On a new circuit, it allows you to quickly come to terms with what you can or can’t get away with in the Vantage. 

    It’s fearsomely fast down the back straight, nudging 265km/h into the big braking zone for the tight right-hand first turn. In 30-degree weather, with constant abuse from the world’s motoring journalists, the carbon ceramic brakes never faded. 

    Close to 500kW through the rear wheels is a recipe for oversteer, and the Vantage is lively – but it’s not a tyre-frying hot rod unless you want it to be, and it never feels snappy.

    Trail brake into corners and it feels alive, up on its toes, and once it starts turning you can leeeaaannnn on the linear throttle to get the car doing what you need it to.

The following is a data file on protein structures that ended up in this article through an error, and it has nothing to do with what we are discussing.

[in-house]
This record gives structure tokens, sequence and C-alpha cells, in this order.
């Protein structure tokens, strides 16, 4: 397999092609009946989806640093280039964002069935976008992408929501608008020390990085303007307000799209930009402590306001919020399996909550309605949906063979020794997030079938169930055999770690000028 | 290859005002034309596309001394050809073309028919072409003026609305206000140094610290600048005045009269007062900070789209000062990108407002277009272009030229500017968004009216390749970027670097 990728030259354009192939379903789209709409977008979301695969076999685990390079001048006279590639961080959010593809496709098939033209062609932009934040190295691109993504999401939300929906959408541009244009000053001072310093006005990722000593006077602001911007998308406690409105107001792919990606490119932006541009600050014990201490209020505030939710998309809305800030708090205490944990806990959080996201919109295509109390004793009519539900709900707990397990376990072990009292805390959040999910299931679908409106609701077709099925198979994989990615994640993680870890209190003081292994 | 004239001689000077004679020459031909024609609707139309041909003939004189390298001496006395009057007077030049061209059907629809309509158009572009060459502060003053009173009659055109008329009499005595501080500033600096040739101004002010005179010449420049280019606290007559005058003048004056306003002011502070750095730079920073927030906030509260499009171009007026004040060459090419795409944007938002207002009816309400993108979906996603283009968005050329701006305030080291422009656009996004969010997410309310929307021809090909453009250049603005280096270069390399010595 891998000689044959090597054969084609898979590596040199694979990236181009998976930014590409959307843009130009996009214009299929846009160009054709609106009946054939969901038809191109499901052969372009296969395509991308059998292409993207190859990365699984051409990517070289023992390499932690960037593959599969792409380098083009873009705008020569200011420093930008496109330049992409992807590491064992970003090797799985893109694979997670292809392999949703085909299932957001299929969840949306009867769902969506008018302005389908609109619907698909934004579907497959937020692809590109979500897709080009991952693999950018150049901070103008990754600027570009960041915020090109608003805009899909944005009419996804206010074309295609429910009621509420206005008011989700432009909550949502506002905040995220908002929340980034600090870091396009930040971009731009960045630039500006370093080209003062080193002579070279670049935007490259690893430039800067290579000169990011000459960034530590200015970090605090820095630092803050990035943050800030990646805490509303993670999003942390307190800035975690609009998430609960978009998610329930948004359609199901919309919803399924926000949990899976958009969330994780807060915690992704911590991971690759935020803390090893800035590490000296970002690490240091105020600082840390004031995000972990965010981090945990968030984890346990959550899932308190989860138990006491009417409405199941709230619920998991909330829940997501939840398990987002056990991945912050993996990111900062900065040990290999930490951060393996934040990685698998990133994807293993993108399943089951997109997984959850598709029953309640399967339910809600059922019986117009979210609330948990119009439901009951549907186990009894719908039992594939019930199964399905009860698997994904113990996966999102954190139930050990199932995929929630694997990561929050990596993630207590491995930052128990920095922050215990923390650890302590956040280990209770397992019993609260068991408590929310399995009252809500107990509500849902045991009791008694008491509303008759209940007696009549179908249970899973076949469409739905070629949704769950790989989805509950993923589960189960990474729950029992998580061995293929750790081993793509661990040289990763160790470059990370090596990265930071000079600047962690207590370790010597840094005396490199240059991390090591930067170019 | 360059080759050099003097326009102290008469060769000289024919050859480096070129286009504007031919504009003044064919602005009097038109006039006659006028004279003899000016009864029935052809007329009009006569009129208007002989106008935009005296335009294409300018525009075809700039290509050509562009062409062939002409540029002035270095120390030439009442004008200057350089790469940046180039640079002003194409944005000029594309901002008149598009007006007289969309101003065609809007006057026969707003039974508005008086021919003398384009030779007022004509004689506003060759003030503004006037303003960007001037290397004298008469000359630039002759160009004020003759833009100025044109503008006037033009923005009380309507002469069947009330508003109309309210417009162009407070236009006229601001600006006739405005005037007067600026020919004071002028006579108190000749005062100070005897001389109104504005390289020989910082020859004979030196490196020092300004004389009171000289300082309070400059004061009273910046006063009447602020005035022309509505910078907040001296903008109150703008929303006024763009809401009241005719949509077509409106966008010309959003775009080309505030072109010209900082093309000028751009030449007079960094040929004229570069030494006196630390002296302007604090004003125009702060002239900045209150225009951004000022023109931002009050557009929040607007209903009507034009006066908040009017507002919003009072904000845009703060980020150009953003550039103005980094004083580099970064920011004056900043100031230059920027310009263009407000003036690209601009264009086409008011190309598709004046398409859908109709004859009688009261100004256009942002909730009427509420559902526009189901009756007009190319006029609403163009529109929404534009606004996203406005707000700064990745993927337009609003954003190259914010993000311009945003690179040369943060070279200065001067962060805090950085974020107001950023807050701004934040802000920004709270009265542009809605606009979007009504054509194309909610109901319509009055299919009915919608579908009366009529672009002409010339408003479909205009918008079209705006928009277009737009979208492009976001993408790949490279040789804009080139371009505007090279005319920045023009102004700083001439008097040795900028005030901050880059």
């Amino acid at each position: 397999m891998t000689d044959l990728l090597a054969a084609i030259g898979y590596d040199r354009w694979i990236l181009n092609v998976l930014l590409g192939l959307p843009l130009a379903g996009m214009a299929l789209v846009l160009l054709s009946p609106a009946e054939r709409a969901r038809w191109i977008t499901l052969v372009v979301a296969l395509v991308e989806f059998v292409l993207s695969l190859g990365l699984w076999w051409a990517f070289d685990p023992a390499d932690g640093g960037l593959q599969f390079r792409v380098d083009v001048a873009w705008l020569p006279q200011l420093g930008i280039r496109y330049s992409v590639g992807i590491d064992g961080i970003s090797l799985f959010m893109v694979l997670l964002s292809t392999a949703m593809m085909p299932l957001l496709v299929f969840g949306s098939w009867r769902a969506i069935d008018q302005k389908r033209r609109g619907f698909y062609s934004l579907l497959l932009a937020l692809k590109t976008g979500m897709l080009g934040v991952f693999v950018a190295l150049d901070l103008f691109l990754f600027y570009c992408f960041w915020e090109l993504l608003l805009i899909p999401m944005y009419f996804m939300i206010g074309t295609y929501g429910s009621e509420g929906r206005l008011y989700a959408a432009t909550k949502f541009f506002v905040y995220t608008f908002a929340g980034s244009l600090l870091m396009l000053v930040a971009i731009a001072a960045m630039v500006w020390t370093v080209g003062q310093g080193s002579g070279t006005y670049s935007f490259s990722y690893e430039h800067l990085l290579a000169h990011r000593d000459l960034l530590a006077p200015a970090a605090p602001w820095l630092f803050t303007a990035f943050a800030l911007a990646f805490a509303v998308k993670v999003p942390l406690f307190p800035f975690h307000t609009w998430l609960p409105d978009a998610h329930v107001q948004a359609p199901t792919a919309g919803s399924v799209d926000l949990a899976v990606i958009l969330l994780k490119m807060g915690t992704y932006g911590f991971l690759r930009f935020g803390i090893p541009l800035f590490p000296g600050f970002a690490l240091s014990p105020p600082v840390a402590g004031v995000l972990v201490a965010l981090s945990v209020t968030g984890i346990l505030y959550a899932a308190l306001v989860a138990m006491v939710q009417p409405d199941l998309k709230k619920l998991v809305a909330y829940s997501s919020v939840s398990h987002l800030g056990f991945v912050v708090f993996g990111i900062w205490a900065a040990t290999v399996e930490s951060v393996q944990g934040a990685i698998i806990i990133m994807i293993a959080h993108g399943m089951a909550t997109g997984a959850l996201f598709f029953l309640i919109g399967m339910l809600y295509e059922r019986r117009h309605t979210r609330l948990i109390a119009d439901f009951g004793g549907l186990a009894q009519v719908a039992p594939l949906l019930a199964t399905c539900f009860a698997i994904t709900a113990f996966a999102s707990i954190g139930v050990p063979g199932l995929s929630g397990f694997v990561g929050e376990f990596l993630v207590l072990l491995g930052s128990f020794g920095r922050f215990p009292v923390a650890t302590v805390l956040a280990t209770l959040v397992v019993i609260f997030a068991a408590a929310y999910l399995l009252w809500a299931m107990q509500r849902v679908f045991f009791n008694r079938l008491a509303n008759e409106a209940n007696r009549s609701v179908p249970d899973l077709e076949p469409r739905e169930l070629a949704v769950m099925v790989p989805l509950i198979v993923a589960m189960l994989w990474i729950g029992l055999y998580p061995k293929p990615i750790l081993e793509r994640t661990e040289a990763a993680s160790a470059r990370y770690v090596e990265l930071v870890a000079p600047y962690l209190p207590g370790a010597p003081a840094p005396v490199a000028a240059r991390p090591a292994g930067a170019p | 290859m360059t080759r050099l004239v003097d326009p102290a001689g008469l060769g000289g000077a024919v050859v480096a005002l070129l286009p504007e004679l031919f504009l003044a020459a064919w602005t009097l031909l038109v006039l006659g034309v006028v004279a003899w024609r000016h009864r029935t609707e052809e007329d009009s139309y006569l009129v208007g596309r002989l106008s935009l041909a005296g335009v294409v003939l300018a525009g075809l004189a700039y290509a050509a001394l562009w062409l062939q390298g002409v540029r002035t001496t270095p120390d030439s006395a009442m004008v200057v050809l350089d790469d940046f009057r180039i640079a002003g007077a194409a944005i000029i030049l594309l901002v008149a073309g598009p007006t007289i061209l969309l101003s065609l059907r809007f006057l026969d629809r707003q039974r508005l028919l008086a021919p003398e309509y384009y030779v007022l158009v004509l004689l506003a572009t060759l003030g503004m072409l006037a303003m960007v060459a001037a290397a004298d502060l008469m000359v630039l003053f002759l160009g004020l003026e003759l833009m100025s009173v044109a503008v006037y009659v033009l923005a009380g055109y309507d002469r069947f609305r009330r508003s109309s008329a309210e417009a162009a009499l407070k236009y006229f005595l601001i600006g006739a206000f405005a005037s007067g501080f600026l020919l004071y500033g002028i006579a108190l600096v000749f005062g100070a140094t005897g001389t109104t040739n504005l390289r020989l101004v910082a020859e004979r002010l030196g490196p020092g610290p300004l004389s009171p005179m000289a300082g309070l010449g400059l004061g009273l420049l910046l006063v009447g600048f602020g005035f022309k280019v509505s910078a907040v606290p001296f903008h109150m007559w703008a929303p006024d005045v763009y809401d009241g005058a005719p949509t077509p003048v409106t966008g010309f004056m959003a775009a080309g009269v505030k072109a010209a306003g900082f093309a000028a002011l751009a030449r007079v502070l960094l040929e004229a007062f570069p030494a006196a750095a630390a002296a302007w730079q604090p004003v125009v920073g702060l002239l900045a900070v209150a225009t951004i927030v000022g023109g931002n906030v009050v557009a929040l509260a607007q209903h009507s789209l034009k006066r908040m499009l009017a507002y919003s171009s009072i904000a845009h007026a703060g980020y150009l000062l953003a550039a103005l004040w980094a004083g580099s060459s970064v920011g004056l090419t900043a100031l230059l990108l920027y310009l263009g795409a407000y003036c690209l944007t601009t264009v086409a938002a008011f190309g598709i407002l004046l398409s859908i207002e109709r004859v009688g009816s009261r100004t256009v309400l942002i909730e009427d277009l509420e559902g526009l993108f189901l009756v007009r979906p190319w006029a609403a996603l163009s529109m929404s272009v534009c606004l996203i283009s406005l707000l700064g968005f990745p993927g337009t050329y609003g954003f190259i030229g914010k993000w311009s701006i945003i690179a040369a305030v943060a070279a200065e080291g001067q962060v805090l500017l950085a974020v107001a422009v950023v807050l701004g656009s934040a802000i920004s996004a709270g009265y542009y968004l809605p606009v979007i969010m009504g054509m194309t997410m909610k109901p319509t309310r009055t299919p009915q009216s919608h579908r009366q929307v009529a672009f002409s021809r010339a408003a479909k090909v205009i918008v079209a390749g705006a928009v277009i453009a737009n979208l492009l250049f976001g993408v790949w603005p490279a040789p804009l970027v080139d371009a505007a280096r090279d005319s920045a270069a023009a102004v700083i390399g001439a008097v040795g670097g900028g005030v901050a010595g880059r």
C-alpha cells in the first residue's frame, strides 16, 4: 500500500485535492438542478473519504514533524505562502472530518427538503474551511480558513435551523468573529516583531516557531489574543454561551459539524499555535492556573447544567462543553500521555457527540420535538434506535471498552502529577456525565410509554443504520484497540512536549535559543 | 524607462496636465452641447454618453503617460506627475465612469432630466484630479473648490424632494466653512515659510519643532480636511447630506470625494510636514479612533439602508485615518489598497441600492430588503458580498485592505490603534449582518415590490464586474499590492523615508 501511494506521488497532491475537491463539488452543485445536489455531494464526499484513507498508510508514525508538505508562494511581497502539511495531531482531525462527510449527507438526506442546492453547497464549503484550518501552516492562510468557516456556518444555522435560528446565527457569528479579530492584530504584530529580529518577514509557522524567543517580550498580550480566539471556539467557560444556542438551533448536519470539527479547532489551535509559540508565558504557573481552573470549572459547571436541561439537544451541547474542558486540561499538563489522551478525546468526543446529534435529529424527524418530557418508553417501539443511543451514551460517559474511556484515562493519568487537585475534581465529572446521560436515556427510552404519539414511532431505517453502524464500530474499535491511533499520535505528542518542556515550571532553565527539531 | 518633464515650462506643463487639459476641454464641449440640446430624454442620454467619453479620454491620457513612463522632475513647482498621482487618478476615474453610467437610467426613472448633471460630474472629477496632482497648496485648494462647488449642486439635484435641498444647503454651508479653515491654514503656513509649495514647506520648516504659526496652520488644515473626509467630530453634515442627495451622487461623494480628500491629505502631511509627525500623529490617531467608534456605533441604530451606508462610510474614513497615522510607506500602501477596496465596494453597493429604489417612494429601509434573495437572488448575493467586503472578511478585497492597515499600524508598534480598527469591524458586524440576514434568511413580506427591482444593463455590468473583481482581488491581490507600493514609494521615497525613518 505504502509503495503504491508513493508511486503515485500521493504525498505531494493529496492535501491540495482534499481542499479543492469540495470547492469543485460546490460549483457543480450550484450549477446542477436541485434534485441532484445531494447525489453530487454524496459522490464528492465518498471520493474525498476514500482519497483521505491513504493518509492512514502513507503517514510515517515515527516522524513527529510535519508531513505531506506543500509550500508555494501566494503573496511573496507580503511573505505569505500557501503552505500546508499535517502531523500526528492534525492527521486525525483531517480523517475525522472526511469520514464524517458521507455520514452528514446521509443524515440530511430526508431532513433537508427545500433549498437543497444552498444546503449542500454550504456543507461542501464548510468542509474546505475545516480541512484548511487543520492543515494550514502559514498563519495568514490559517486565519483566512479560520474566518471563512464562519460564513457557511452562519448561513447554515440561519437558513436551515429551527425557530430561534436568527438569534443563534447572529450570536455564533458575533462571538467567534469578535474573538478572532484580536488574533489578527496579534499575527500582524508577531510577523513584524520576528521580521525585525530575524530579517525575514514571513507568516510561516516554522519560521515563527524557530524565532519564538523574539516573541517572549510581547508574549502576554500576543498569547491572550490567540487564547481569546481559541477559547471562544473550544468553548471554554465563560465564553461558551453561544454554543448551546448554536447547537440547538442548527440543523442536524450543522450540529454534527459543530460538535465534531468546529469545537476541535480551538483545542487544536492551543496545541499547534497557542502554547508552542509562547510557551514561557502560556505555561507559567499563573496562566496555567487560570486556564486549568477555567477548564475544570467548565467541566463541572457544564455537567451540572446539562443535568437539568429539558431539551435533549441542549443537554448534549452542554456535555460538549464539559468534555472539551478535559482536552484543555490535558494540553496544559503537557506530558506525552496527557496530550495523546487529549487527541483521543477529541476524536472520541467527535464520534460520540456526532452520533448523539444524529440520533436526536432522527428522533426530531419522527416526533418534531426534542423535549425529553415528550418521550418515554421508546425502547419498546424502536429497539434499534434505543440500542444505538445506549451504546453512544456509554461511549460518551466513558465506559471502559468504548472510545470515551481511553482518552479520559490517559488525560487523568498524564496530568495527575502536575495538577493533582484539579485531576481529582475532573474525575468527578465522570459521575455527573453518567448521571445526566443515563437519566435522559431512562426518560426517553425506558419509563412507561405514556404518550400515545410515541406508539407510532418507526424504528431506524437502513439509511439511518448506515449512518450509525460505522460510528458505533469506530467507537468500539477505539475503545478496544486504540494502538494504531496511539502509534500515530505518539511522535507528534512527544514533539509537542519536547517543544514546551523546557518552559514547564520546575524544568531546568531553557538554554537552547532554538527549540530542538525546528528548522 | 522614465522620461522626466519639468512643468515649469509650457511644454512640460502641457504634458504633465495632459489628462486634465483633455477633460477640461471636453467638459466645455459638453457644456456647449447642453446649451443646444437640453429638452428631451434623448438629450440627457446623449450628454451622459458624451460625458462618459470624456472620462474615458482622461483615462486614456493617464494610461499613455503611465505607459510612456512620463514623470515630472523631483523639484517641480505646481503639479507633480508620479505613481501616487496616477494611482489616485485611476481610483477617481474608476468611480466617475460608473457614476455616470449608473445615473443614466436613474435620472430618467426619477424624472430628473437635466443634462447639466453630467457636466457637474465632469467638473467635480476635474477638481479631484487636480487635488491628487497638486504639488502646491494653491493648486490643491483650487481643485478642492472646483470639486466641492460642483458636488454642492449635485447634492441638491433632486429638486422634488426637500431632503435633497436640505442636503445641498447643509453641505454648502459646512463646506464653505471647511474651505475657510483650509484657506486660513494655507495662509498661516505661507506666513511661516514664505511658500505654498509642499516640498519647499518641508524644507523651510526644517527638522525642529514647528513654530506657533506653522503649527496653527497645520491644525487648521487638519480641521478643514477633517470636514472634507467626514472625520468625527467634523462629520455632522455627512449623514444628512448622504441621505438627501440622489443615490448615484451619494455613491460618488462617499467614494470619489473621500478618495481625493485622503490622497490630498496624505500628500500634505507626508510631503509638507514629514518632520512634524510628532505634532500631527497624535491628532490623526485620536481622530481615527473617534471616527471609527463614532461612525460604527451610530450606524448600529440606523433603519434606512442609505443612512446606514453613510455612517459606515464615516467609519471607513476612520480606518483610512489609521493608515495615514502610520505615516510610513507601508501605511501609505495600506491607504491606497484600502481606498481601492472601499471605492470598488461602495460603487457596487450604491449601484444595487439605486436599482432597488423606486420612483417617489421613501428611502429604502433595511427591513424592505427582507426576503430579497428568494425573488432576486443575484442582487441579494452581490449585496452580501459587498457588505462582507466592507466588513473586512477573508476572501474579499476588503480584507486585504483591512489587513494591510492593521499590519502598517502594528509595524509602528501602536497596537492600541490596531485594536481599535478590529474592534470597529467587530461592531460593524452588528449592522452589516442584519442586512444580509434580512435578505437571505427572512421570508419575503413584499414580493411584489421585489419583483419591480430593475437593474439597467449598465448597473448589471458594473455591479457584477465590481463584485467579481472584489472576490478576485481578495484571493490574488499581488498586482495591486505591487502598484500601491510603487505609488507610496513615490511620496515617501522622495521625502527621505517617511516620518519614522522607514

You can be precise with it, as you can with the steering, to get exactly what you want from the car. Aston Martin says it’s made the throttle more linear in Track Mode, in a bid to let drivers get exactly what they want from the car right up to the limit.

    The wave behind you builds gradually as you squeeze on the accelerator, and with the eight-stage traction system in its middle modes you can push right up to the point where a little slide on the exit might become a big problem.

    When you get there, it gently tugs on the reins to stop it getting out of hand – but doesn’t completely kill momentum in the process.

    It’s an excellent teaching tool, as you learn the limits of the car and try to feel out what will happen as you get on the throttle harder in search of quicker lap times (or if you want to feel the car moving under power with a safety blanket in place).

    There’s no doubt this car has the ability to bite you, especially if you’ve the traction control up around the 8 mark, but with a bit of discretion there aren’t any demons here.

    What do you get?